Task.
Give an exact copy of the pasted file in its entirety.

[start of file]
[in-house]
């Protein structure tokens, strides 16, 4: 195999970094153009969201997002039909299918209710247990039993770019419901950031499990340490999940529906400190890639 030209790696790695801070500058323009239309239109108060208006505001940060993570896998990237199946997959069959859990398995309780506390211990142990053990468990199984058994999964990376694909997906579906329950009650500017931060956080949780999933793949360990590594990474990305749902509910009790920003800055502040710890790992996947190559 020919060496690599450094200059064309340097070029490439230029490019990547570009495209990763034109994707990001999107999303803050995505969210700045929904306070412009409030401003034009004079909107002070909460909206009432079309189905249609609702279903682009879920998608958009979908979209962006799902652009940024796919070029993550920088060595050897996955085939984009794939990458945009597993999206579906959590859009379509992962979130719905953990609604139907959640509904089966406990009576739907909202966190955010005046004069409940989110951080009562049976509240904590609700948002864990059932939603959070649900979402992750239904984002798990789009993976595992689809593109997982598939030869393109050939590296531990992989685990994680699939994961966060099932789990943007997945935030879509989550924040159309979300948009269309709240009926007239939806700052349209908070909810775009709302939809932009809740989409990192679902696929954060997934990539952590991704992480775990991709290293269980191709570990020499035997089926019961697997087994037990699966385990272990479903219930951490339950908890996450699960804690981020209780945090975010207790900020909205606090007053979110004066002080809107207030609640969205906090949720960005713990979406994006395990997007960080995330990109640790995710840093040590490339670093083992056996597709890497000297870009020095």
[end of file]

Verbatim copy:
[in-house]
């Protein structure tokens, strides 16, 4: 195999970094153009969201997002039909299918209710247990039993770019419901950031499990340490999940529906400190890639 030209790696790695801070500058323009239309239109108060208006505001940060993570896998990237199946997959069959859990398995309780506390211990142990053990468990199984058994999964990376694909997906579906329950009650500017931060956080949780999933793949360990590594990474990305749902509910009790920003800055502040710890790992996947190559 020919060496690599450094200059064309340097070029490439230029490019990547570009495209990763034109994707990001999107999303803050995505969210700045929904306070412009409030401003034009004079909107002070909460909206009432079309189905249609609702279903682009879920998608958009979908979209962006799902652009940024796919070029993550920088060595050897996955085939984009794939990458945009597993999206579906959590859009379509992962979130719905953990609604139907959640509904089966406990009576739907909202966190955010005046004069409940989110951080009562049976509240904590609700948002864990059932939603959070649900979402992750239904984002798990789009993976595992689809593109997982598939030869393109050939590296531990992989685990994680699939994961966060099932789990943007997945935030879509989550924040159309979300948009269309709240009926007239939806700052349209908070909810775009709302939809932009809740989409990192679902696929954060997934990539952590991704992480775990991709290293269980191709570990020499035997089926019961697997087994037990699966385990272990479903219930951490339950908890996450699960804690981020209780945090975010207790900020909205606090007053979110004066002080809107207030609640969205906090949720960005713990979406994006395990997007960080995330990109640790995710840093040590490339670093083992056996597709890497000297870009020095």